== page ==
Adopting a rescue comes with a lot of excitement, but there’s a lot to think about as well.
Not only do you need to consider food, toys, and toileting, but you may be wondering how long it will take your new furmily member to adjust to your home. If you’re feeling a little anxious, just imagine how your pet must feel!
Many rescues have had a rough start to life and might be hesitant to trust their new pawrents at first. Using the 3-3-3 rule will help you understand what is going through the mind of your new best friend during the first 3 days, 3 weeks, and 3 months of adoption.
While the 3-3-3 rule is just a general guideline (every pet is different and will adjust at their own unique pace), keeping it in mind when adopting gives you the knowledge of what to expect so you can help set your new pet up for success.
Everything is new and completely overwhelming. Your new pet might be uncomfortable in their surroundings – they are in a different place, with different people and different smells, and they probably won’t know where to go to the toilet, when to eat, or what they’re allowed to touch.
Expect them to be timid and shy. Their body language will likely convey stress; if you adopted a dog, they might back away when someone approaches, drop their ears or tuck their tail. They may also bark or growl at you to make you go away. If you adopted a cat, they will likely be hiding altogether.
The priority at this stage is to make them feel as safe as possible in their new surroundings. Keep visitors and changes to the home at a minimum.
If you adopted a cat, it’s best to leave them to explore on their own terms. You should set them up in a quiet room with a carrier or bed for them to sleep in, food, water, a litter box and scratching pad to help them destress. Using a pheromone diffuser such as Feliway is also recommended.
When going in to visit them, keep as quiet as possible and wait for them to initiate contact. Like us, animals learn to feel safe in the world by observing those around them. Sitting in their room playing on your phone, listening to some relaxing music with them or reading a book is a great way for you to bond in a non-confrontational way and for them to feel safe.
If you have adopted a dog, lay out some large blankets in different parts of the home and see where they choose to sleep. This will be their safe area. Give them a couple of days to learn the layout of the house and start with walks away from busy areas so they have time to take in their new world. Open the door for them when they are showing signs of needing to toilet or if possible, keep the door open so they can come and go as they please.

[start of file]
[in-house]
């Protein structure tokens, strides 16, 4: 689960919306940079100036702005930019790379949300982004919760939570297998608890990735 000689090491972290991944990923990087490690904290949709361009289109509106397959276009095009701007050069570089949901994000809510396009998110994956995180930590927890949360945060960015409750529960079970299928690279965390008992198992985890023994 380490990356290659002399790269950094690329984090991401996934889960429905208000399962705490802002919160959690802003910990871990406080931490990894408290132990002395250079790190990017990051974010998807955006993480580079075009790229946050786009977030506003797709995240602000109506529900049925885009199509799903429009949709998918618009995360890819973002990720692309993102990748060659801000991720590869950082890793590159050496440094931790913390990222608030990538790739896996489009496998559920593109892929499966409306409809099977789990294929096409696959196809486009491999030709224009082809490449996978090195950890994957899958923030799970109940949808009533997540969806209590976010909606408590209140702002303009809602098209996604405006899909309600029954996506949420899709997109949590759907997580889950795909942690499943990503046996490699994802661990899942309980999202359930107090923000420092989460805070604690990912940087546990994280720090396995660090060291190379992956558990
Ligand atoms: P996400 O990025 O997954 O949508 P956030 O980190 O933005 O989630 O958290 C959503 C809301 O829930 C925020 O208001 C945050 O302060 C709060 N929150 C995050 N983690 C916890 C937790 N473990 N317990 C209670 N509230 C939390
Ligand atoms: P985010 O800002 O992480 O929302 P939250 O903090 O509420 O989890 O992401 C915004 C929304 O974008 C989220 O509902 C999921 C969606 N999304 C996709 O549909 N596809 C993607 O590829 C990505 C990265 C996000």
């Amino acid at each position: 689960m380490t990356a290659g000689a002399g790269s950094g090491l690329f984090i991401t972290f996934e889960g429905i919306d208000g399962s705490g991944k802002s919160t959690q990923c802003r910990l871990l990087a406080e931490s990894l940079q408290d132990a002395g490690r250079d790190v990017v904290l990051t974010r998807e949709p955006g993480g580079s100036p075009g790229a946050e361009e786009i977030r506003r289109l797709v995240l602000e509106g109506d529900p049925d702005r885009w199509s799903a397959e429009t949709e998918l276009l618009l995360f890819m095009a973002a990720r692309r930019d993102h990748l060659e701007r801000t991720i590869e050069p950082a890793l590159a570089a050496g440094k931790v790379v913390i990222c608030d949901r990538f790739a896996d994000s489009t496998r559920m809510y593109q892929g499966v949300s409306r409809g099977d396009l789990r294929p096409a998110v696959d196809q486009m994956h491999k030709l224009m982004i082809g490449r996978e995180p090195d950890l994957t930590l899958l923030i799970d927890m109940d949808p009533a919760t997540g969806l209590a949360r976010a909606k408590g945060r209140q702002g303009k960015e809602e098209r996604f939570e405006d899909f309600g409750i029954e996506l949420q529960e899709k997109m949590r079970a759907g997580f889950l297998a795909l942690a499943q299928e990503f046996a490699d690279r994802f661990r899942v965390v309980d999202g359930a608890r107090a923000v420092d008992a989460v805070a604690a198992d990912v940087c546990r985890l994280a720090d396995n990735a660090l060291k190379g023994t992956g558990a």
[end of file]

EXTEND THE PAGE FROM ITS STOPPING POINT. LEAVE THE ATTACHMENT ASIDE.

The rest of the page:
Things to expect in the first 3 days:
- Hiding and keeping their distance.
- Feeling overwhelmed and not yet comfortable enough to be themselves.
- May not want to eat or drink.
They’re starting to settle in and feeling a bit more comfortable. They may even be starting to realise this is their forever home!
Now that they’ve figured out their environment and are getting into more of a routine, you may see some of their real personality come through.
Changes in behaviour may start showing. Always reward your animal using treats, toys, or praise whenever they are doing something you consider good. This way they learn good things happen when they do good things.
For unwanted behaviours, we look to work out why they are doing it. Divert them into a more positive behaviour then reward them for the new behaviour. Raising your voice, using harsh tones, pushing an animal around or intimidating them is never ok. Like us, it imbeds fear and will go to create trauma and damage the bond you have with them, creating further unwanted behaviours.
Things to expect:
- Staring to grow in confidence.
- May start exhibiting new behaviours.
- Starting to form routines.
Your pet might now be comfortable in your home. You may have built trust and a true bond with them, which gives them a complete sense of security with you. They are set in their routine and will come to expect dinner at the usual time.
Things to expect:
- Is set in the new routine.
- Seeks out your company more frequently.
- The bond and trust between you have developed.
- Gains a complete sense of security with new family and environment.
Every pet is unique. Some will follow the 3-3-3 rule to a tee, while others can take much longer to feel completely comfortable. Like us, animals are unique – each one will adjust at their own pace.
Remember to take it slow and keep in mind how your pet is feeling. The adoption process can be stressful for them so make sure to give your furmily member time, space, and lots of love!
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